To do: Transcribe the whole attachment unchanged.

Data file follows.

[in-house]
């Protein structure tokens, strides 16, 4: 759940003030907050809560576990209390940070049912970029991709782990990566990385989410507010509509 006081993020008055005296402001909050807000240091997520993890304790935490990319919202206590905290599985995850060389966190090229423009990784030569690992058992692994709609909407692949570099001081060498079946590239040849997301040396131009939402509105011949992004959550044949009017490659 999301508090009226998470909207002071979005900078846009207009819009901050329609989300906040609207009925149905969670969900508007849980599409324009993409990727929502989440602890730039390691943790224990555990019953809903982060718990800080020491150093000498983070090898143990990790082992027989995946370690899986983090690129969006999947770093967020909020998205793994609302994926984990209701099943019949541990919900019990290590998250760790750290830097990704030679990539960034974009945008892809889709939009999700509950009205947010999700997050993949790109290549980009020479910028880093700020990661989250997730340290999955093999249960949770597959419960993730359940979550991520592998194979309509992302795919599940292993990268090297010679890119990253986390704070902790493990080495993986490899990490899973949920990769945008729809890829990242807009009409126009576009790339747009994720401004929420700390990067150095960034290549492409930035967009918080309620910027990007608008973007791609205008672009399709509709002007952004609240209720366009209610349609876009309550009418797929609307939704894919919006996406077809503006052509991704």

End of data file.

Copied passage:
[in-house]
């Protein structure tokens, strides 16, 4: 759940003030907050809560576990209390940070049912970029991709782990990566990385989410507010509509 006081993020008055005296402001909050807000240091997520993890304790935490990319919202206590905290599985995850060389966190090229423009990784030569690992058992692994709609909407692949570099001081060498079946590239040849997301040396131009939402509105011949992004959550044949009017490659 999301508090009226998470909207002071979005900078846009207009819009901050329609989300906040609207009925149905969670969900508007849980599409324009993409990727929502989440602890730039390691943790224990555990019953809903982060718990800080020491150093000498983070090898143990990790082992027989995946370690899986983090690129969006999947770093967020909020998205793994609302994926984990209701099943019949541990919900019990290590998250760790750290830097990704030679990539960034974009945008892809889709939009999700509950009205947010999700997050993949790109290549980009020479910028880093700020990661989250997730340290999955093999249960949770597959419960993730359940979550991520592998194979309509992302795919599940292993990268090297010679890119990253986390704070902790493990080495993986490899990490899973949920990769945008729809890829990242807009009409126009576009790339747009994720401004929420700390990067150095960034290549492409930035967009918080309620910027990007608008973007791609205008672009399709509709002007952004609240209720366009209610349609876009309550009418797929609307939704894919919006996406077809503006052509991704």